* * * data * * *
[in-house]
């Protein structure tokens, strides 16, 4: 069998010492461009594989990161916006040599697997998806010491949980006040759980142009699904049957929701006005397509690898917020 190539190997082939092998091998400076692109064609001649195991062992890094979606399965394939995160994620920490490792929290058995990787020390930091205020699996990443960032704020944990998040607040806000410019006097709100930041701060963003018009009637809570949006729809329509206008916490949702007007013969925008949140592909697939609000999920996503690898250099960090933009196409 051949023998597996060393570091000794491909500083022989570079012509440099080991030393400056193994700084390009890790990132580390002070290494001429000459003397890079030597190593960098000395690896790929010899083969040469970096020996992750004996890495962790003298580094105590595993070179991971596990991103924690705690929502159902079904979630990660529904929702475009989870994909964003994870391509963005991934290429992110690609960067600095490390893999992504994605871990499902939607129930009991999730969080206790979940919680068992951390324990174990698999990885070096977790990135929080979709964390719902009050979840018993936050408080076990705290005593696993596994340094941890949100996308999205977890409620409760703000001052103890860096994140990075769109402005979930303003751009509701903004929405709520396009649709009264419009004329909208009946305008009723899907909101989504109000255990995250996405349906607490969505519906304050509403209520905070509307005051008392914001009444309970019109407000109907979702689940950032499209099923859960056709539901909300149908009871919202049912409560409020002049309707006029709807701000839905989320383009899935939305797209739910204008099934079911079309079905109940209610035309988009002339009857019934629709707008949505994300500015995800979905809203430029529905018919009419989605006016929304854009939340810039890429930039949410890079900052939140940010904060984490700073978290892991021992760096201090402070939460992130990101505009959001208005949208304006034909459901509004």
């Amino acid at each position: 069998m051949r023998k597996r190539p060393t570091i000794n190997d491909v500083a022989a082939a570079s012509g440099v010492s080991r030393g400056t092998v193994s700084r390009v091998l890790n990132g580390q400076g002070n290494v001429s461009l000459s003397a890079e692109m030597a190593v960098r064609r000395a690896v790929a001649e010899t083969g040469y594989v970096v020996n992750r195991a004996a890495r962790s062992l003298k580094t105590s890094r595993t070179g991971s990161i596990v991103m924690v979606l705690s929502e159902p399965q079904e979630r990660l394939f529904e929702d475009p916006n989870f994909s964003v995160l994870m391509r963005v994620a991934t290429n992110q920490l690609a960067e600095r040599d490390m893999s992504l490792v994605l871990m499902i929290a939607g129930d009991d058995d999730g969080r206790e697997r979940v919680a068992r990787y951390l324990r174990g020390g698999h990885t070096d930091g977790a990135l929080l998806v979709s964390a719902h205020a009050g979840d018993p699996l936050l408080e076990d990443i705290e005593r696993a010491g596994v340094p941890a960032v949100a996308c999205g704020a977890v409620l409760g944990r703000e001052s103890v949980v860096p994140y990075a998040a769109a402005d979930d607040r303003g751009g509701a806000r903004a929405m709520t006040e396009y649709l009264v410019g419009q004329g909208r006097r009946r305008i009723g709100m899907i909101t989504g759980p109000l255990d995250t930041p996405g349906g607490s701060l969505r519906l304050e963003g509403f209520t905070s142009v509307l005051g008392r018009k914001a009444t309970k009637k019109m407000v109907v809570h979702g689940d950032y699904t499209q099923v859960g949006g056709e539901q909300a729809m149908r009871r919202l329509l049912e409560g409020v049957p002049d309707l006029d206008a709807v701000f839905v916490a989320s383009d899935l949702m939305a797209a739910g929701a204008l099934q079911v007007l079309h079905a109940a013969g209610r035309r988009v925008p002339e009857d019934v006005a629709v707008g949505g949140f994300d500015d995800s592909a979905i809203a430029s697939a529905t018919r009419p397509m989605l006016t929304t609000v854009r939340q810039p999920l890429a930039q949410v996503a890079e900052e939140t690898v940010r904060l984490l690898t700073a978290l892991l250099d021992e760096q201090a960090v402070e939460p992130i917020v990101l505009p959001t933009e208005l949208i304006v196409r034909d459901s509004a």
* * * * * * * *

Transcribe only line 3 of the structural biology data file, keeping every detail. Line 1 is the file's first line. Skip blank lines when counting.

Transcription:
């Amino acid at each position: 069998m051949r023998k597996r190539p060393t570091i000794n190997d491909v500083a022989a082939a570079s012509g440099v010492s080991r030393g400056t092998v193994s700084r390009v091998l890790n990132g580390q400076g002070n290494v001429s461009l000459s003397a890079e692109m030597a190593v960098r064609r000395a690896v790929a001649e010899t083969g040469y594989v970096v020996n992750r195991a004996a890495r962790s062992l003298k580094t105590s890094r595993t070179g991971s990161i596990v991103m924690v979606l705690s929502e159902p399965q079904e979630r990660l394939f529904e929702d475009p916006n989870f994909s964003v995160l994870m391509r963005v994620a991934t290429n992110q920490l690609a960067e600095r040599d490390m893999s992504l490792v994605l871990m499902i929290a939607g129930d009991d058995d999730g969080r206790e697997r979940v919680a068992r990787y951390l324990r174990g020390g698999h990885t070096d930091g977790a990135l929080l998806v979709s964390a719902h205020a009050g979840d018993p699996l936050l408080e076990d990443i705290e005593r696993a010491g596994v340094p941890a960032v949100a996308c999205g704020a977890v409620l409760g944990r703000e001052s103890v949980v860096p994140y990075a998040a769109a402005d979930d607040r303003g751009g509701a806000r903004a929405m709520t006040e396009y649709l009264v410019g419009q004329g909208r006097r009946r305008i009723g709100m899907i909101t989504g759980p109000l255990d995250t930041p996405g349906g607490s701060l969505r519906l304050e963003g509403f209520t905070s142009v509307l005051g008392r018009k914001a009444t309970k009637k019109m407000v109907v809570h979702g689940d950032y699904t499209q099923v859960g949006g056709e539901q909300a729809m149908r009871r919202l329509l049912e409560g409020v049957p002049d309707l006029d206008a709807v701000f839905v916490a989320s383009d899935l949702m939305a797209a739910g929701a204008l099934q079911v007007l079309h079905a109940a013969g209610r035309r988009v925008p002339e009857d019934v006005a629709v707008g949505g949140f994300d500015d995800s592909a979905i809203a430029s697939a529905t018919r009419p397509m989605l006016t929304t609000v854009r939340q810039p999920l890429a930039q949410v996503a890079e900052e939140t690898v940010r904060l984490l690898t700073a978290l892991l250099d021992e760096q201090a960090v402070e939460p992130i917020v990101l505009p959001t933009e208005l949208i304006v196409r034909d459901s509004a």